From Japan (Part 4): Mini mini in Roppongi
by Mark V on Jun 07, 2007 at 4:33 PM
This is a”mini velo” type bike I saw in the Roppongi neighborhood of Tokyo. In Japan, Mini velo bikes include anything with small wheels, including Moultons, Bike Fridays, and a whole host of Japan only bikes, but not exclusively folding bikes.
Just a few more days till my homeboy and me jump a bullet train for Kyoto and attempt to ride back through the mountains of central Japan. Currently enjoying not working in a bike shop.
From Japan (Part 3): the Mini Velo
by Mark V on Jun 07, 2007 at 7:20 AM
So my group was walking the streets of Tokyo after finding the Tsukumo Cycle Sports bike shop, home of Kalavinka Cycles. Kalavinka bikes are known as top notch keirin bikes.
Anyways, we were walking along when I saw a Bianchi Mini Velo 9. The Japanese have this thing for bikes with really tiny wheels, but there is a subgenre of bikes that look like regular road racing bikes but have 20-inch wheels.
Here’s an example I found. It’s an aluminium frame about 52-54cm size, with downtube shifters. Looks like fun, but I’ve never ridden one.
Though I could have easily ridden this one. Check out how the only thing keeping this bike from being lifted is the feeble lock around THE BRAKE HOUSING. Bike theft isn’t the problem it is in other countries, apparently
In the Bike Shop: Trek’s Precision Fit Socket Technology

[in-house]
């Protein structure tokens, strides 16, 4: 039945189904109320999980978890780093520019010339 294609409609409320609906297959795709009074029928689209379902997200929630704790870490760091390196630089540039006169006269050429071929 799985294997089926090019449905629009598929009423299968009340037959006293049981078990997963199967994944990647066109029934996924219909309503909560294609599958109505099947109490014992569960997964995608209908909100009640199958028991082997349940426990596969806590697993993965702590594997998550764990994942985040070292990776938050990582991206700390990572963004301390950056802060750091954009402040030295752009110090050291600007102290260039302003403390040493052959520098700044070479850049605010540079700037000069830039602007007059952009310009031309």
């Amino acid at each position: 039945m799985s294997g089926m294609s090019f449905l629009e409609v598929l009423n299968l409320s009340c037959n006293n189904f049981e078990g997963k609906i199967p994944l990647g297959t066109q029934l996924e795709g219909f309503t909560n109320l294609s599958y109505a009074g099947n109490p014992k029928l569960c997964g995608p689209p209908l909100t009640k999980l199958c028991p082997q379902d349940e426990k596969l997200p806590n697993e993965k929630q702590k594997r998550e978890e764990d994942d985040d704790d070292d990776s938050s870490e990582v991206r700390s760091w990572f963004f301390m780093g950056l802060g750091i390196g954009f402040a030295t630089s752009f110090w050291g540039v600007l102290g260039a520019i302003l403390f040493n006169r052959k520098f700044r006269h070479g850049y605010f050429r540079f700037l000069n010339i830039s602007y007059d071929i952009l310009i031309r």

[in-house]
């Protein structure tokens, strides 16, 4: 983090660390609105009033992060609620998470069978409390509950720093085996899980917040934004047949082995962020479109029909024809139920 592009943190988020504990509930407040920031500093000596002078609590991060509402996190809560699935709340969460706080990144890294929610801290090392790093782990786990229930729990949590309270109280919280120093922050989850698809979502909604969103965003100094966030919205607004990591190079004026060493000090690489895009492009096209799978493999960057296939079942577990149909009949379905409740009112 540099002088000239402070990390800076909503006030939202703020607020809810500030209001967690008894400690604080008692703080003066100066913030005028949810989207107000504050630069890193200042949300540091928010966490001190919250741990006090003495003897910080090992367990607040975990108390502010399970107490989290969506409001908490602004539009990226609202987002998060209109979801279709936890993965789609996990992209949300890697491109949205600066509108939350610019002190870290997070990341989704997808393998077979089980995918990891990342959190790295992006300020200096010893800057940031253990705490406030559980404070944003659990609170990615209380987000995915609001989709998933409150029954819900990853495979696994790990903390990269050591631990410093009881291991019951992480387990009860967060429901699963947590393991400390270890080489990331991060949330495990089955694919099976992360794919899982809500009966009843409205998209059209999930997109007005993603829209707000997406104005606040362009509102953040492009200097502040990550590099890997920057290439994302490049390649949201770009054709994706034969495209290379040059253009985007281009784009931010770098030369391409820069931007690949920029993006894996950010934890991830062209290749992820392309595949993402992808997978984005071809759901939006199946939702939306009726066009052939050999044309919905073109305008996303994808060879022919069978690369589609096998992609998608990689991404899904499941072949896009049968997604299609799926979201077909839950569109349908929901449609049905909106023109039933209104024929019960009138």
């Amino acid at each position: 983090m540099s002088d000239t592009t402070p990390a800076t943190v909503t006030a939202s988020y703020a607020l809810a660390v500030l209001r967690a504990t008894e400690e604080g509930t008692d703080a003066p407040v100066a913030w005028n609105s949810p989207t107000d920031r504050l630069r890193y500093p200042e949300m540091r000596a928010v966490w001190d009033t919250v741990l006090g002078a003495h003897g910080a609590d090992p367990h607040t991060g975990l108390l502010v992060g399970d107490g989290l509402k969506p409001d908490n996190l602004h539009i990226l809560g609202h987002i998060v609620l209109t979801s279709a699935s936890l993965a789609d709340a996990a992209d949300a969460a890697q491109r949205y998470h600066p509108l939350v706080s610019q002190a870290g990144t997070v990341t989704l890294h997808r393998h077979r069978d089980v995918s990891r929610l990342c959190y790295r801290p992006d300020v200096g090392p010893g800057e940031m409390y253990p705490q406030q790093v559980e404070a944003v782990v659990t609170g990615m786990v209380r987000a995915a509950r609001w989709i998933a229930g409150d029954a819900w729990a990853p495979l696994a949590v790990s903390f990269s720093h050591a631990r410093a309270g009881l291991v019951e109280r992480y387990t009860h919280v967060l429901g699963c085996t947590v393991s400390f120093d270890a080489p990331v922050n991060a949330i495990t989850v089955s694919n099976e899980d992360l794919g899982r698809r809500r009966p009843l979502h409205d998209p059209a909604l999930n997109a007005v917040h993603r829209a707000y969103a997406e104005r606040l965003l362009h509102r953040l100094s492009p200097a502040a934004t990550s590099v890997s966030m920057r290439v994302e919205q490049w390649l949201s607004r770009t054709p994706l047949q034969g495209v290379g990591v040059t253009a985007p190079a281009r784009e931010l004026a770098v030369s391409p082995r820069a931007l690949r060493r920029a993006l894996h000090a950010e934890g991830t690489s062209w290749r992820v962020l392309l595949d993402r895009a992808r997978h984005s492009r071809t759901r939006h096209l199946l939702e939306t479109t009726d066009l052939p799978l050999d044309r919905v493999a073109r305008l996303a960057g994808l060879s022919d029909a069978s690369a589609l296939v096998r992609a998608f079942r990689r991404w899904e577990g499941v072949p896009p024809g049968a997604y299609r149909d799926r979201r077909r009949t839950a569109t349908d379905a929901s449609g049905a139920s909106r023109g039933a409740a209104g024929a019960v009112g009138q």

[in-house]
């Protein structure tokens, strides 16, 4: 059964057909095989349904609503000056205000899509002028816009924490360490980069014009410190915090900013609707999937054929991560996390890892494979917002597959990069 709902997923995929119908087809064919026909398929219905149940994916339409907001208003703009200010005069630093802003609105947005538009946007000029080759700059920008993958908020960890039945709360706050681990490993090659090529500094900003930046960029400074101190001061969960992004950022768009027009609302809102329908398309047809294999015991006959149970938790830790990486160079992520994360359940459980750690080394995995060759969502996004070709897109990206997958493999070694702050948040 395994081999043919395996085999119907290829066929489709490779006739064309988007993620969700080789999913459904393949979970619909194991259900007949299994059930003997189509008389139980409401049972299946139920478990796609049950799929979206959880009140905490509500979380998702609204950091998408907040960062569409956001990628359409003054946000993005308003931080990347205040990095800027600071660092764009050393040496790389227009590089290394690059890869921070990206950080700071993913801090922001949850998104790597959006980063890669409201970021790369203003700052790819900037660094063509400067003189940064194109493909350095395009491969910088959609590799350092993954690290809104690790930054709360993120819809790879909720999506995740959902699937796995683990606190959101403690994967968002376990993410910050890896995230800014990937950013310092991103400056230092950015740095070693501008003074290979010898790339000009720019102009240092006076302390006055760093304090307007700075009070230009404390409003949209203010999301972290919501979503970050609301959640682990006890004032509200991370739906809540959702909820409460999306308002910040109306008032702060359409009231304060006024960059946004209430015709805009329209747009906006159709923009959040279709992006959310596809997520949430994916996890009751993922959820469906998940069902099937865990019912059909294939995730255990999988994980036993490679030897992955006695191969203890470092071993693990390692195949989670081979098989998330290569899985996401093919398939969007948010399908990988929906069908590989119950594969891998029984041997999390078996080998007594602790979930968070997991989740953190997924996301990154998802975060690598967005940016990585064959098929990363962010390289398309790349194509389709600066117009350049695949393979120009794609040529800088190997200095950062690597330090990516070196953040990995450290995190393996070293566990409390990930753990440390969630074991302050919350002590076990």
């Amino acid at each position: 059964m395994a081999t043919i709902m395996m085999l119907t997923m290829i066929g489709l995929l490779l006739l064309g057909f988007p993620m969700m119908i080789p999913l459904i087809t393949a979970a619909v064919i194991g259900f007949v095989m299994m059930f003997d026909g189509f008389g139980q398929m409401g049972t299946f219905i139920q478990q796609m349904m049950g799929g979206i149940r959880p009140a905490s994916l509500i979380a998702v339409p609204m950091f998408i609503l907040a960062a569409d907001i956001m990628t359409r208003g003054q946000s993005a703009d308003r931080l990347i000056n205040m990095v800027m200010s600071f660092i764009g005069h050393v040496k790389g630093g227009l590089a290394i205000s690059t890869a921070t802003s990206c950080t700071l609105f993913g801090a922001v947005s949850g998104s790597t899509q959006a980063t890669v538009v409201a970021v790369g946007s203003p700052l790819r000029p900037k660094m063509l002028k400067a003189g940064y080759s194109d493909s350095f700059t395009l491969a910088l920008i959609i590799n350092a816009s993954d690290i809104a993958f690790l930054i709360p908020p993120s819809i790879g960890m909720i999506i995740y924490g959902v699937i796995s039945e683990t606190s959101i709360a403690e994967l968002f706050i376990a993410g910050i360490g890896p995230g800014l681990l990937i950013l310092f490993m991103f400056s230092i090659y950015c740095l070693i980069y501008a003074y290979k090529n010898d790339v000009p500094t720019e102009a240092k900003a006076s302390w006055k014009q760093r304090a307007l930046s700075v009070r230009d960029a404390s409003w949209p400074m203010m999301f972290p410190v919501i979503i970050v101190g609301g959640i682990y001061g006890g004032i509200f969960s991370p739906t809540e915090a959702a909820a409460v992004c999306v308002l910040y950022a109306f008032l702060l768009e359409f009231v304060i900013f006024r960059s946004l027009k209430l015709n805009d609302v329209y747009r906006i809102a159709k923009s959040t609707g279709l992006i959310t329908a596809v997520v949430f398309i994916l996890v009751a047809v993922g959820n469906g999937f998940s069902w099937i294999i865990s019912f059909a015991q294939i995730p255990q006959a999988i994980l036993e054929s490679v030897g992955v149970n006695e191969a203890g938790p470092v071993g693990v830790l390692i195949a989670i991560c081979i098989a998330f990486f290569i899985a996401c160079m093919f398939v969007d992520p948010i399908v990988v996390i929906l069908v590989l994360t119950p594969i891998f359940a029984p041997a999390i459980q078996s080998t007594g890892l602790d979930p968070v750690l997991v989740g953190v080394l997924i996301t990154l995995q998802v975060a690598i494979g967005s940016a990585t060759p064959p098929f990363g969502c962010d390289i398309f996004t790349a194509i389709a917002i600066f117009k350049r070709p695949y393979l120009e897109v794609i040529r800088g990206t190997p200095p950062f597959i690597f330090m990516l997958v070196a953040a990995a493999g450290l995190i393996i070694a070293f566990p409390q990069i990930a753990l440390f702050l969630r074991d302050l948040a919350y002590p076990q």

by Byron on Jun 07, 2007 at 5:19 AM
Wanna get a bike shop mechanic to do a spit take, say, “hey the new Trek Madone has got precision fit socket technology!” Some may just spit their coffee right out their nose, laugh uproariously, shake their head, or remind you of that year the Madones used Klein’s bottom cup design on their forks and how that didn’t work.
Same thing when talking to a guy like Bill Davidson who can prove he’s seen it all before in the industry, by showing me a 1985 Magic Motorcycle external bearing bottom bracket design – referred to here in an FSA article from 2004. “But hey, you can just press those sockets in by hand, according to Zinn! “Righto!” according to the mechanics.
All for technology here at the bike hugger, we’re also skeptical of precision anything when it comes to headsets and bottom brackets. Well, at least the old-school mechanics we know are. Whom btw, also didn’t trust Mavic’s Heliums or the Krysiums, which revolutionized the built-wheel market.
A topic for another day is square v. compact frame design. As I said to our friends at Novara yesterday, “taking a 1/2 pound off a square bike would’ve been an even more impressive achievement.”
More on the new Madone
- Cyclingnews just published an extensive review and photos
- Zinn reviews Trek’s technology, including the “very unique 90mm bottom bracket shell” that has no cups or machining.
- Our post
- The bikes are showing up in dealerships right now
- The damn derailleur hanger still isn’t replaceable!
- We’re working on getting a bike to review
Yuba Mundo Utility Bicycle
by Byron on Jun 07, 2007 at 4:55 AM
Taking another tact on the utility bike is the Yuba Mundo. I hadn’t seen it before and was tipped by Ben Sarrazin who, according to his bio on Yuba’s site, worked for several years with Xtracycle. Props to the straightforward design, and for building a bike to, “to carry things, to ride anywhere.”